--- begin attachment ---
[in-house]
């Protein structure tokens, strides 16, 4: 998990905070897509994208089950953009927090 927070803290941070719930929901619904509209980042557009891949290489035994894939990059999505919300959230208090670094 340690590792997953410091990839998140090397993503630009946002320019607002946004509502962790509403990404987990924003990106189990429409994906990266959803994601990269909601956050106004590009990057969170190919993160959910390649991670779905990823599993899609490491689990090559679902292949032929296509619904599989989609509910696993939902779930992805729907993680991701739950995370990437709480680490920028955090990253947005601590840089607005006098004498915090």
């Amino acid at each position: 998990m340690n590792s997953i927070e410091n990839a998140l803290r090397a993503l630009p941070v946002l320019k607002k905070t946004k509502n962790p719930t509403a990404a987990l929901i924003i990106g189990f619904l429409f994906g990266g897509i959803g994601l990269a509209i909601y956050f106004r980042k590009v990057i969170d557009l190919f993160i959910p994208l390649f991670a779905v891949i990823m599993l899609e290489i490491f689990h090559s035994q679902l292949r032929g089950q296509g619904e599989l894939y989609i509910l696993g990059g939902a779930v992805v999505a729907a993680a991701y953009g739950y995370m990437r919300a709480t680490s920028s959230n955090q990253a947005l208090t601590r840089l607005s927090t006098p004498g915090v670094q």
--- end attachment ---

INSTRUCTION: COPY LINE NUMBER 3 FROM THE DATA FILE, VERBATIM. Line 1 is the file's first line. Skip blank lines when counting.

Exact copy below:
């Amino acid at each position: 998990m340690n590792s997953i927070e410091n990839a998140l803290r090397a993503l630009p941070v946002l320019k607002k905070t946004k509502n962790p719930t509403a990404a987990l929901i924003i990106g189990f619904l429409f994906g990266g897509i959803g994601l990269a509209i909601y956050f106004r980042k590009v990057i969170d557009l190919f993160i959910p994208l390649f991670a779905v891949i990823m599993l899609e290489i490491f689990h090559s035994q679902l292949r032929g089950q296509g619904e599989l894939y989609i509910l696993g990059g939902a779930v992805v999505a729907a993680a991701y953009g739950y995370m990437r919300a709480t680490s920028s959230n955090q990253a947005l208090t601590r840089l607005s927090t006098p004498g915090v670094q």